Entering the 1997/98 season, the Chicago Bulls were on top of the world after claiming their fifth title of the decade - preparing for a run at their sixth in what would be their second three-peat, in the season known as The Last Dance.
MORE: How MJ & the Bulls denied Hall of Famers a chance at championship glory | State of the NBA heading into the 1997-98 season
The 10-part documentary, The Last Dance, takes an in-depth, behind-the-scenes look at the Chicago Bulls season, featuring 10,000 hours of unreleased footage and interviews with players, coaches and team personnel, giving fans a deeper look at how the dynasty reached its final crescendo.
Despite their dominant run of success, the team was headed for a breakup as management looked towards a rebuild for the future. The Last Dance highlights the tense environment in Chicago, with General Manager Jerry Krause, who ran the Bulls from 1985 to 2003, looking to break up the successful squad, much to the chagrin of the playing group.
"We are entitled to defend what we have, until we lose it," Michael Jordan said following their 1997 title win.
"If we lose it then you look at it and say, 'Let's change, let's go through a rebuilding'. No one is guaranteeing a rebuild is going to be two, three four or five years.
"If you want to look at this from a business thing, have a sense of respect for the people that laid the groundwork so you could be a powerful organisation."
Krause, who watched on as Jordan, Scottie Pippen, Dennis Rodman and Phil Jackson soak up the limelight for the team's success, was "growing resentful" according to The Jordan Rules author Sam Smith, for his limited credit as the architect of the squad.
"He was certainly at the root of what made the tension of that season so severe," Chicago Sun-Times sportswriter Rick Telander says in The Last Dance.
Ahead of the 1997/98 season, Krause was quoted: "Players don't win championships, organisations do." A single line that would only further the division between players and management.
Krause went on to explain that he had been misquoted in the story, saying the omission of the word 'alone' painted him in a negative light, but by then the damage was done.
"It was a misquote," Krause said in an interview after the story was published. "What I said was that players and coaches 'alone' don't win championships, that organisations do.
"I do sincerely believe that organisations, as a whole, win. One part of it can't win alone.
"The guy [journalist] left the word 'alone' out of there. He admitted it later on, 'Yeah, I left a word out'. You dumb son of a b****, that's what killed the quote."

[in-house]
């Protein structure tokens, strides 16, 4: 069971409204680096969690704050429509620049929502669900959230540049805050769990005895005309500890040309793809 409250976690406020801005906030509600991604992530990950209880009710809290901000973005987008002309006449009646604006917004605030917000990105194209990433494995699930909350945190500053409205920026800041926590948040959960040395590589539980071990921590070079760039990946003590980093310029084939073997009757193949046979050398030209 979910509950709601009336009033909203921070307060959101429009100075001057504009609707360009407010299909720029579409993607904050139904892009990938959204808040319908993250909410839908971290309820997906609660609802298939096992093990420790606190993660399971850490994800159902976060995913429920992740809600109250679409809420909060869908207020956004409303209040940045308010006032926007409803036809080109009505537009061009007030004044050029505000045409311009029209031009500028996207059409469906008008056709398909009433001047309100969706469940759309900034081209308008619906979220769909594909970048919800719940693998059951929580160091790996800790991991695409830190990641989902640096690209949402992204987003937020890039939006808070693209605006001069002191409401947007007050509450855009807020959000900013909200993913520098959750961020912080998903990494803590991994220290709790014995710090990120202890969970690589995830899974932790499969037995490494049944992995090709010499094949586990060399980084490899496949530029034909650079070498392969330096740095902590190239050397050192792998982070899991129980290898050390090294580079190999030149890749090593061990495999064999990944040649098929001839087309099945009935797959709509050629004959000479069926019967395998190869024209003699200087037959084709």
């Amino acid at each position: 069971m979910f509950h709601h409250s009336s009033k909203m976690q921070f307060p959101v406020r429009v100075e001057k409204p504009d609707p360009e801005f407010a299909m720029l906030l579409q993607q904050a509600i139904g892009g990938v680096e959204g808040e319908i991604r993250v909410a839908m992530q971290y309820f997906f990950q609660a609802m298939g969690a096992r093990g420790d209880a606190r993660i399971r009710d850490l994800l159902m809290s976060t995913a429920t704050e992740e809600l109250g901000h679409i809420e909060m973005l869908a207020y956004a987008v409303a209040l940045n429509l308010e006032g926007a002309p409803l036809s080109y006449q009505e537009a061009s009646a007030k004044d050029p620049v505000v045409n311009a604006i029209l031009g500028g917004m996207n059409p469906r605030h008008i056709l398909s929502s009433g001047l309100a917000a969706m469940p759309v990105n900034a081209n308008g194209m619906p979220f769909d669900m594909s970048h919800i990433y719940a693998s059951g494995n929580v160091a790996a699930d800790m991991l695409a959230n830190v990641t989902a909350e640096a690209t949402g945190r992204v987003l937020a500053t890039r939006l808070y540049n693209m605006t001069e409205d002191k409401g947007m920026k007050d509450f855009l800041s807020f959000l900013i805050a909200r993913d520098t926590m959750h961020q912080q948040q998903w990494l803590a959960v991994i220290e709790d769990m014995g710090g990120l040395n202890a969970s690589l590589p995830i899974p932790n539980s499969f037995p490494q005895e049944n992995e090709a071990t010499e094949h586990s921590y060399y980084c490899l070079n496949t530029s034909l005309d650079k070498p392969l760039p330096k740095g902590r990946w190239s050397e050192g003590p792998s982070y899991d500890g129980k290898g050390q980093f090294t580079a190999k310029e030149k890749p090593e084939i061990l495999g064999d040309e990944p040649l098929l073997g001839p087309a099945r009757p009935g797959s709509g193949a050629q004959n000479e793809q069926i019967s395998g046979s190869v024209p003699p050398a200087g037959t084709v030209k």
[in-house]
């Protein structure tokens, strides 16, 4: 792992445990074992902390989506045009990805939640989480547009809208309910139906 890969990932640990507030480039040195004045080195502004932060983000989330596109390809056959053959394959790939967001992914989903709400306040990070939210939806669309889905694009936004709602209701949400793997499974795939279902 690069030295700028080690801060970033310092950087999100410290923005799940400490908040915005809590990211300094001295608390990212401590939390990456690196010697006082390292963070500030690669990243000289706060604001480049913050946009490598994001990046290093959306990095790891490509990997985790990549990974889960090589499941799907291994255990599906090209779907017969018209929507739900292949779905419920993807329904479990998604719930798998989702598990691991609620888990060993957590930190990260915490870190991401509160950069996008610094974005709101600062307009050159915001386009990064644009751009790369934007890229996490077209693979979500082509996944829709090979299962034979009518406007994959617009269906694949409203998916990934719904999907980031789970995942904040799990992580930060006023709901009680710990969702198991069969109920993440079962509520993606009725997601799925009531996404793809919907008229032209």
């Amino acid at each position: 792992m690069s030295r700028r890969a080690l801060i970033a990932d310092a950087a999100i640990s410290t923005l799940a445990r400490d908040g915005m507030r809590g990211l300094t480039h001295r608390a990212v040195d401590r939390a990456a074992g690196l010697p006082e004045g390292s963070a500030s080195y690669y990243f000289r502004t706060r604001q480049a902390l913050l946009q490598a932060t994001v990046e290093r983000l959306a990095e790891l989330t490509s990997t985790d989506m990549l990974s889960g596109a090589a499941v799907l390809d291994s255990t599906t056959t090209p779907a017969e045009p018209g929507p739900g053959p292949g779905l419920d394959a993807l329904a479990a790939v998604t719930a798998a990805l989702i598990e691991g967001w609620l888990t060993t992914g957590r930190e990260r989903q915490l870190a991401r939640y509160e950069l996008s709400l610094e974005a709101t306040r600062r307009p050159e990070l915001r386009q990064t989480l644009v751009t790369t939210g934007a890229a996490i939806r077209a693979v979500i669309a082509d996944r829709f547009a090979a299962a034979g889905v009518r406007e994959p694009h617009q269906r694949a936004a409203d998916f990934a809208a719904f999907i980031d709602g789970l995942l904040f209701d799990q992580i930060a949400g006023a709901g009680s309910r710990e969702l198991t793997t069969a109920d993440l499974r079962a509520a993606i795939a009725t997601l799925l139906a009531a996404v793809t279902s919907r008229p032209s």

The quote was not well received by the players in what was already a tense environment, leaving Michael Jordan less than impressed.
"We know that the team is much bigger than the 15 players. Those guys who work in the front office, they were good people, but the most important part of the process is the players," Jordan said of Krause's quote.
"So, for him to say that is offensive to the way that I approach the game."
Krause set the tone entering the 1997/98 season, telling head coach Phil Jackson that this season would be his last at the helm, despite Jordan's assertion that he would not play for another coach in a Bulls uniform.
The Bulls dynasty was given one final year to dominate.- 30 for 30 (@30for30) April 13, 2020
So, Phil Jackson set the theme for the 1997-98 season: #TheLastDance pic.twitter.com/tJHlEJjyjm
Bulls owner Jerry Reinsdorf intervened, handing Jackson a one-year deal worth $6 million, with the Hall of Fame coach detailing the meeting between he and Krause where the GM informed him of his plans.
"Jerry called me into his office and said, 'This is going to be your last year, I don't care if you win 82 games in a row, this will be your last year here'," Jackson said.
"So I said, 'Fine' and walked out of the room, and that was the only words that were exchanged."
Jackson went on to guide the Bulls to their sixth and final championship, before retiring. He would return to coaching just one year later, taking the head coach job at the Los Angeles Lakers where he went on to win yet another three-peat wit Kobe Bryant and Shaquille O'Neal.
The Last Dance 10-part documentary premieres 9 p.m. E.T. Sunday April 19 on ESPN, with two episodes to air every week following.
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